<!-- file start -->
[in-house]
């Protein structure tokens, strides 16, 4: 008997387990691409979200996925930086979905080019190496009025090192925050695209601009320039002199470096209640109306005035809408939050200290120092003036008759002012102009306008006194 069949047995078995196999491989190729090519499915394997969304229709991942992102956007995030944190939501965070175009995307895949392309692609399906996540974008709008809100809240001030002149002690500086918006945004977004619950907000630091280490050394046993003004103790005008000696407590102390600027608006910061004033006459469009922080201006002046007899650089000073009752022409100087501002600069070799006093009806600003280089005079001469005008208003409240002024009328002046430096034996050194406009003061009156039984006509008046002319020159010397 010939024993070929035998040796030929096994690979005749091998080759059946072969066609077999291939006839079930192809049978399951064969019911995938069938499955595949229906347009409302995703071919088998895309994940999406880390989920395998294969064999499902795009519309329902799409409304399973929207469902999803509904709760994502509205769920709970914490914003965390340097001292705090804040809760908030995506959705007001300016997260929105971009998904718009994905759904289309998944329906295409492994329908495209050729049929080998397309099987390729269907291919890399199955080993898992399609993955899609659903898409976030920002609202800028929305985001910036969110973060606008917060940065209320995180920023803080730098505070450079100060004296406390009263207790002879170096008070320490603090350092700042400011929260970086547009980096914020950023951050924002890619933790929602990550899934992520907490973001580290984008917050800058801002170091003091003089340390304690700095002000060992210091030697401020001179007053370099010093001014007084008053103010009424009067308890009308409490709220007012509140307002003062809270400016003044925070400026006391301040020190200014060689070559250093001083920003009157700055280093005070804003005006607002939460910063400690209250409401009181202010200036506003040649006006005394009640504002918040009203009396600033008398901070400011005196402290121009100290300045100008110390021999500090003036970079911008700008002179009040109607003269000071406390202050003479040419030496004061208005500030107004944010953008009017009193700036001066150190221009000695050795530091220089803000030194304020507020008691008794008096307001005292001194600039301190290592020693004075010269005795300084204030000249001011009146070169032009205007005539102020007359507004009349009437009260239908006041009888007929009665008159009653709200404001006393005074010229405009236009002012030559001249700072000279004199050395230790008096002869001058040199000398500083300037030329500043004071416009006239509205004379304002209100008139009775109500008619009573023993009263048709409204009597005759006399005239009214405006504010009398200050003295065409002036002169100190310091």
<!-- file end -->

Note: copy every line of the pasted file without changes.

[in-house]
């Protein structure tokens, strides 16, 4: 008997387990691409979200996925930086979905080019190496009025090192925050695209601009320039002199470096209640109306005035809408939050200290120092003036008759002012102009306008006194 069949047995078995196999491989190729090519499915394997969304229709991942992102956007995030944190939501965070175009995307895949392309692609399906996540974008709008809100809240001030002149002690500086918006945004977004619950907000630091280490050394046993003004103790005008000696407590102390600027608006910061004033006459469009922080201006002046007899650089000073009752022409100087501002600069070799006093009806600003280089005079001469005008208003409240002024009328002046430096034996050194406009003061009156039984006509008046002319020159010397 010939024993070929035998040796030929096994690979005749091998080759059946072969066609077999291939006839079930192809049978399951064969019911995938069938499955595949229906347009409302995703071919088998895309994940999406880390989920395998294969064999499902795009519309329902799409409304399973929207469902999803509904709760994502509205769920709970914490914003965390340097001292705090804040809760908030995506959705007001300016997260929105971009998904718009994905759904289309998944329906295409492994329908495209050729049929080998397309099987390729269907291919890399199955080993898992399609993955899609659903898409976030920002609202800028929305985001910036969110973060606008917060940065209320995180920023803080730098505070450079100060004296406390009263207790002879170096008070320490603090350092700042400011929260970086547009980096914020950023951050924002890619933790929602990550899934992520907490973001580290984008917050800058801002170091003091003089340390304690700095002000060992210091030697401020001179007053370099010093001014007084008053103010009424009067308890009308409490709220007012509140307002003062809270400016003044925070400026006391301040020190200014060689070559250093001083920003009157700055280093005070804003005006607002939460910063400690209250409401009181202010200036506003040649006006005394009640504002918040009203009396600033008398901070400011005196402290121009100290300045100008110390021999500090003036970079911008700008002179009040109607003269000071406390202050003479040419030496004061208005500030107004944010953008009017009193700036001066150190221009000695050795530091220089803000030194304020507020008691008794008096307001005292001194600039301190290592020693004075010269005795300084204030000249001011009146070169032009205007005539102020007359507004009349009437009260239908006041009888007929009665008159009653709200404001006393005074010229405009236009002012030559001249700072000279004199050395230790008096002869001058040199000398500083300037030329500043004071416009006239509205004379304002209100008139009775109500008619009573023993009263048709409204009597005759006399005239009214405006504010009398200050003295065409002036002169100190310091």